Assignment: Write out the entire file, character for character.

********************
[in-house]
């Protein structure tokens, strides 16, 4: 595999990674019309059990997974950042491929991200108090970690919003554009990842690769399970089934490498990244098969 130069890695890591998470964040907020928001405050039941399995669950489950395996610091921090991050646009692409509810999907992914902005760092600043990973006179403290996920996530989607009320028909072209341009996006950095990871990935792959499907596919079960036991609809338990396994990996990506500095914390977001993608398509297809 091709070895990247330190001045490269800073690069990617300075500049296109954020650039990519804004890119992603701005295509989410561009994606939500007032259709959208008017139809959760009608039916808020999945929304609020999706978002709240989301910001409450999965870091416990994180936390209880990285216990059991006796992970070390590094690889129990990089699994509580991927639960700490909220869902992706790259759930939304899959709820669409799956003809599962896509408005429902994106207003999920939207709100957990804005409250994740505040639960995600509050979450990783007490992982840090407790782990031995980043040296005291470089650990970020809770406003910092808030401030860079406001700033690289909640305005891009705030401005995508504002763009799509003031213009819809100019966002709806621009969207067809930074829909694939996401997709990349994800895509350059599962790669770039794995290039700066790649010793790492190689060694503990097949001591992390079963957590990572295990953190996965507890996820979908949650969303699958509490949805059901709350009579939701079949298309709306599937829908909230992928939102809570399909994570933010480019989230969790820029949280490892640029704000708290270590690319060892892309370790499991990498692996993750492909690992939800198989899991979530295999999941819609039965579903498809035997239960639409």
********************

[in-house]
């Protein structure tokens, strides 16, 4: 595999990674019309059990997974950042491929991200108090970690919003554009990842690769399970089934490498990244098969 130069890695890591998470964040907020928001405050039941399995669950489950395996610091921090991050646009692409509810999907992914902005760092600043990973006179403290996920996530989607009320028909072209341009996006950095990871990935792959499907596919079960036991609809338990396994990996990506500095914390977001993608398509297809 091709070895990247330190001045490269800073690069990617300075500049296109954020650039990519804004890119992603701005295509989410561009994606939500007032259709959208008017139809959760009608039916808020999945929304609020999706978002709240989301910001409450999965870091416990994180936390209880990285216990059991006796992970070390590094690889129990990089699994509580991927639960700490909220869902992706790259759930939304899959709820669409799956003809599962896509408005429902994106207003999920939207709100957990804005409250994740505040639960995600509050979450990783007490992982840090407790782990031995980043040296005291470089650990970020809770406003910092808030401030860079406001700033690289909640305005891009705030401005995508504002763009799509003031213009819809100019966002709806621009969207067809930074829909694939996401997709990349994800895509350059599962790669770039794995290039700066790649010793790492190689060694503990097949001591992390079963957590990572295990953190996965507890996820979908949650969303699958509490949805059901709350009579939701079949298309709306599937829908909230992928939102809570399909994570933010480019989230969790820029949280490892640029704000708290270590690319060892892309370790499991990498692996993750492909690992939800198989899991979530295999999941819609039965579903498809035997239960639409």